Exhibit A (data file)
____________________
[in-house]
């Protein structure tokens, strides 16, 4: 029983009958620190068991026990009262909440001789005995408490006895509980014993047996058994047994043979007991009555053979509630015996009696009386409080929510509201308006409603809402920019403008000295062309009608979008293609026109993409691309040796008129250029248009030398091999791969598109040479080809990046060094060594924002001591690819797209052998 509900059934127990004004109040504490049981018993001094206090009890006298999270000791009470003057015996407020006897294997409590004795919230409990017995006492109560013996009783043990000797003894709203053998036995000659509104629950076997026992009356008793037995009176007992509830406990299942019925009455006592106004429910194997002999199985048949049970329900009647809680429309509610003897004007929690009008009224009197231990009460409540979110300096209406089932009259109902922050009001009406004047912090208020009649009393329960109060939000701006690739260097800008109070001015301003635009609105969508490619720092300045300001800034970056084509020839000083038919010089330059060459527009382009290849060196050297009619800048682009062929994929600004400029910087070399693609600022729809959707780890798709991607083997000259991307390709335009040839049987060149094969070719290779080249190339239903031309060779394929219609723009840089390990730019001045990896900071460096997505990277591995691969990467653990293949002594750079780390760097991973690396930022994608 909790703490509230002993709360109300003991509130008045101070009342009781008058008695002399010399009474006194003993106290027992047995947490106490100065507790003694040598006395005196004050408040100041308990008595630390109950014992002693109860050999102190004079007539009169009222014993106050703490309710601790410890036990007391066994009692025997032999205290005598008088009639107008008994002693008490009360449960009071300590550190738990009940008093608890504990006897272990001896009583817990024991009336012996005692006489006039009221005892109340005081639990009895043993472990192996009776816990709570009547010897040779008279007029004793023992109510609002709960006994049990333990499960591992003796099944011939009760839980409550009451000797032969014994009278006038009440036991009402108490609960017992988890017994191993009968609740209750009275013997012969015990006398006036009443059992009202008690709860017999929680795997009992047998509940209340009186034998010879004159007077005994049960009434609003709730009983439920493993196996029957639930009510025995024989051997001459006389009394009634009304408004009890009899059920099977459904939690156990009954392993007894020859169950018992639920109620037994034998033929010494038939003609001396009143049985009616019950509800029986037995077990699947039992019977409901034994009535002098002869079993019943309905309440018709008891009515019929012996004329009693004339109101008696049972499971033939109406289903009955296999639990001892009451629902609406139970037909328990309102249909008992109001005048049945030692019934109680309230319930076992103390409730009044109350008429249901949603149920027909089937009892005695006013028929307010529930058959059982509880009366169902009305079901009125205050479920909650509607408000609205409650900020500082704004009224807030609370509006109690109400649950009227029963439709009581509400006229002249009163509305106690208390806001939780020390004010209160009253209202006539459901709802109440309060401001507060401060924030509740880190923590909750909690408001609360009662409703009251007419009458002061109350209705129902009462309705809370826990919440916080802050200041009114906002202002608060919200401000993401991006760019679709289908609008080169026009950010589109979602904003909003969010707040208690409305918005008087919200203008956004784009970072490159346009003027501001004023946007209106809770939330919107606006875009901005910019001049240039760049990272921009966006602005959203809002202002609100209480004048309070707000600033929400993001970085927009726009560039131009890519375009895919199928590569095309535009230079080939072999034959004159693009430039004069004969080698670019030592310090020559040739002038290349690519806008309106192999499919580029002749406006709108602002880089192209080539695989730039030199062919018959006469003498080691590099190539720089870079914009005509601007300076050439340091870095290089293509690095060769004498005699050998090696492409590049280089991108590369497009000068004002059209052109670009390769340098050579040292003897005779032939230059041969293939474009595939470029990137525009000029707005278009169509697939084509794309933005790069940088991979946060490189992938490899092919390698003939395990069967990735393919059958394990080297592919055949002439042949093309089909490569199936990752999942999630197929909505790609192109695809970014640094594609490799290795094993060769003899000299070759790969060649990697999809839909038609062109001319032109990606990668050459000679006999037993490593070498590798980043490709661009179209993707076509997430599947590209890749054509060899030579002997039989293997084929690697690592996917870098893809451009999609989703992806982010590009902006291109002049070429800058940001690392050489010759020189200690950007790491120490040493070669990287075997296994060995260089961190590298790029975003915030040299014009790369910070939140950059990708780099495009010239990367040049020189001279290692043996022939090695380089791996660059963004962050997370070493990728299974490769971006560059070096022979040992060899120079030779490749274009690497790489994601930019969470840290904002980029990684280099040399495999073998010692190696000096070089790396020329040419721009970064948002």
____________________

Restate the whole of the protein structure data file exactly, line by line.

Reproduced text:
[in-house]
């Protein structure tokens, strides 16, 4: 029983009958620190068991026990009262909440001789005995408490006895509980014993047996058994047994043979007991009555053979509630015996009696009386409080929510509201308006409603809402920019403008000295062309009608979008293609026109993409691309040796008129250029248009030398091999791969598109040479080809990046060094060594924002001591690819797209052998 509900059934127990004004109040504490049981018993001094206090009890006298999270000791009470003057015996407020006897294997409590004795919230409990017995006492109560013996009783043990000797003894709203053998036995000659509104629950076997026992009356008793037995009176007992509830406990299942019925009455006592106004429910194997002999199985048949049970329900009647809680429309509610003897004007929690009008009224009197231990009460409540979110300096209406089932009259109902922050009001009406004047912090208020009649009393329960109060939000701006690739260097800008109070001015301003635009609105969508490619720092300045300001800034970056084509020839000083038919010089330059060459527009382009290849060196050297009619800048682009062929994929600004400029910087070399693609600022729809959707780890798709991607083997000259991307390709335009040839049987060149094969070719290779080249190339239903031309060779394929219609723009840089390990730019001045990896900071460096997505990277591995691969990467653990293949002594750079780390760097991973690396930022994608 909790703490509230002993709360109300003991509130008045101070009342009781008058008695002399010399009474006194003993106290027992047995947490106490100065507790003694040598006395005196004050408040100041308990008595630390109950014992002693109860050999102190004079007539009169009222014993106050703490309710601790410890036990007391066994009692025997032999205290005598008088009639107008008994002693008490009360449960009071300590550190738990009940008093608890504990006897272990001896009583817990024991009336012996005692006489006039009221005892109340005081639990009895043993472990192996009776816990709570009547010897040779008279007029004793023992109510609002709960006994049990333990499960591992003796099944011939009760839980409550009451000797032969014994009278006038009440036991009402108490609960017992988890017994191993009968609740209750009275013997012969015990006398006036009443059992009202008690709860017999929680795997009992047998509940209340009186034998010879004159007077005994049960009434609003709730009983439920493993196996029957639930009510025995024989051997001459006389009394009634009304408004009890009899059920099977459904939690156990009954392993007894020859169950018992639920109620037994034998033929010494038939003609001396009143049985009616019950509800029986037995077990699947039992019977409901034994009535002098002869079993019943309905309440018709008891009515019929012996004329009693004339109101008696049972499971033939109406289903009955296999639990001892009451629902609406139970037909328990309102249909008992109001005048049945030692019934109680309230319930076992103390409730009044109350008429249901949603149920027909089937009892005695006013028929307010529930058959059982509880009366169902009305079901009125205050479920909650509607408000609205409650900020500082704004009224807030609370509006109690109400649950009227029963439709009581509400006229002249009163509305106690208390806001939780020390004010209160009253209202006539459901709802109440309060401001507060401060924030509740880190923590909750909690408001609360009662409703009251007419009458002061109350209705129902009462309705809370826990919440916080802050200041009114906002202002608060919200401000993401991006760019679709289908609008080169026009950010589109979602904003909003969010707040208690409305918005008087919200203008956004784009970072490159346009003027501001004023946007209106809770939330919107606006875009901005910019001049240039760049990272921009966006602005959203809002202002609100209480004048309070707000600033929400993001970085927009726009560039131009890519375009895919199928590569095309535009230079080939072999034959004159693009430039004069004969080698670019030592310090020559040739002038290349690519806008309106192999499919580029002749406006709108602002880089192209080539695989730039030199062919018959006469003498080691590099190539720089870079914009005509601007300076050439340091870095290089293509690095060769004498005699050998090696492409590049280089991108590369497009000068004002059209052109670009390769340098050579040292003897005779032939230059041969293939474009595939470029990137525009000029707005278009169509697939084509794309933005790069940088991979946060490189992938490899092919390698003939395990069967990735393919059958394990080297592919055949002439042949093309089909490569199936990752999942999630197929909505790609192109695809970014640094594609490799290795094993060769003899000299070759790969060649990697999809839909038609062109001319032109990606990668050459000679006999037993490593070498590798980043490709661009179209993707076509997430599947590209890749054509060899030579002997039989293997084929690697690592996917870098893809451009999609989703992806982010590009902006291109002049070429800058940001690392050489010759020189200690950007790491120490040493070669990287075997296994060995260089961190590298790029975003915030040299014009790369910070939140950059990708780099495009010239990367040049020189001279290692043996022939090695380089791996660059963004962050997370070493990728299974490769971006560059070096022979040992060899120079030779490749274009690497790489994601930019969470840290904002980029990684280099040399495999073998010692190696000096070089790396020329040419721009970064948002």